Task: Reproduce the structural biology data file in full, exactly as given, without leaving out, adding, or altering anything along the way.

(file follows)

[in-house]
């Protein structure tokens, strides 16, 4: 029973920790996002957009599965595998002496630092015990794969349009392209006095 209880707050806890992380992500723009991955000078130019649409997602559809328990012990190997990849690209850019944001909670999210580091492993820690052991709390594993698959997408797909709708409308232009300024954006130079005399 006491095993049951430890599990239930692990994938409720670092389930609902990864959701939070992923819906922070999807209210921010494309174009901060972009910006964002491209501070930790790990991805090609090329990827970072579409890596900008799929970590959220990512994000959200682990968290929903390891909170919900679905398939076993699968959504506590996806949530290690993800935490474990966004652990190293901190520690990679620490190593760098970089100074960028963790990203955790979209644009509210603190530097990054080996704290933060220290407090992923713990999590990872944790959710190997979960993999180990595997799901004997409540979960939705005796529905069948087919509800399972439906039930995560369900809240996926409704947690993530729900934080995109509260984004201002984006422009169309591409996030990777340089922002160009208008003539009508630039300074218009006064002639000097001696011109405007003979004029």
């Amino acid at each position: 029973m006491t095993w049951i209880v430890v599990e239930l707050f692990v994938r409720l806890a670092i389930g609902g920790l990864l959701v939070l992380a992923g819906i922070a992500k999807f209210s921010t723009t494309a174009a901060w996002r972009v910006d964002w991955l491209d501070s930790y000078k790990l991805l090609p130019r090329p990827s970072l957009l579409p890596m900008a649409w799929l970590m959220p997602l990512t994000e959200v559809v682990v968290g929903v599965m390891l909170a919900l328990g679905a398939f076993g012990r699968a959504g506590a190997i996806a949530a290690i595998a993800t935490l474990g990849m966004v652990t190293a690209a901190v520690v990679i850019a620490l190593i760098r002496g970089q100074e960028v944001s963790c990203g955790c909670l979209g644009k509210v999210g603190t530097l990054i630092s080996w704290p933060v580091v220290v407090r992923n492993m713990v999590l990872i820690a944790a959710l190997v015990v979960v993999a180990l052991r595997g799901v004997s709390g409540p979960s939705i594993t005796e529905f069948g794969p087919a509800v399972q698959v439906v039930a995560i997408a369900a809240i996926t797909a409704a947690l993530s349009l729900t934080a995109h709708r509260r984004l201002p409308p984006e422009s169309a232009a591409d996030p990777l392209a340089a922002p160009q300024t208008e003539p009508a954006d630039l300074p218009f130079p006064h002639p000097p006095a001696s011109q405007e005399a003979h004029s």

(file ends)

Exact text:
[in-house]
């Protein structure tokens, strides 16, 4: 029973920790996002957009599965595998002496630092015990794969349009392209006095 209880707050806890992380992500723009991955000078130019649409997602559809328990012990190997990849690209850019944001909670999210580091492993820690052991709390594993698959997408797909709708409308232009300024954006130079005399 006491095993049951430890599990239930692990994938409720670092389930609902990864959701939070992923819906922070999807209210921010494309174009901060972009910006964002491209501070930790790990991805090609090329990827970072579409890596900008799929970590959220990512994000959200682990968290929903390891909170919900679905398939076993699968959504506590996806949530290690993800935490474990966004652990190293901190520690990679620490190593760098970089100074960028963790990203955790979209644009509210603190530097990054080996704290933060220290407090992923713990999590990872944790959710190997979960993999180990595997799901004997409540979960939705005796529905069948087919509800399972439906039930995560369900809240996926409704947690993530729900934080995109509260984004201002984006422009169309591409996030990777340089922002160009208008003539009508630039300074218009006064002639000097001696011109405007003979004029």
């Amino acid at each position: 029973m006491t095993w049951i209880v430890v599990e239930l707050f692990v994938r409720l806890a670092i389930g609902g920790l990864l959701v939070l992380a992923g819906i922070a992500k999807f209210s921010t723009t494309a174009a901060w996002r972009v910006d964002w991955l491209d501070s930790y000078k790990l991805l090609p130019r090329p990827s970072l957009l579409p890596m900008a649409w799929l970590m959220p997602l990512t994000e959200v559809v682990v968290g929903v599965m390891l909170a919900l328990g679905a398939f076993g012990r699968a959504g506590a190997i996806a949530a290690i595998a993800t935490l474990g990849m966004v652990t190293a690209a901190v520690v990679i850019a620490l190593i760098r002496g970089q100074e960028v944001s963790c990203g955790c909670l979209g644009k509210v999210g603190t530097l990054i630092s080996w704290p933060v580091v220290v407090r992923n492993m713990v999590l990872i820690a944790a959710l190997v015990v979960v993999a180990l052991r595997g799901v004997s709390g409540p979960s939705i594993t005796e529905f069948g794969p087919a509800v399972q698959v439906v039930a995560i997408a369900a809240i996926t797909a409704a947690l993530s349009l729900t934080a995109h709708r509260r984004l201002p409308p984006e422009s169309a232009a591409d996030p990777l392209a340089a922002p160009q300024t208008e003539p009508a954006d630039l300074p218009f130079p006064h002639p000097p006095a001696s011109q405007e005399a003979h004029s």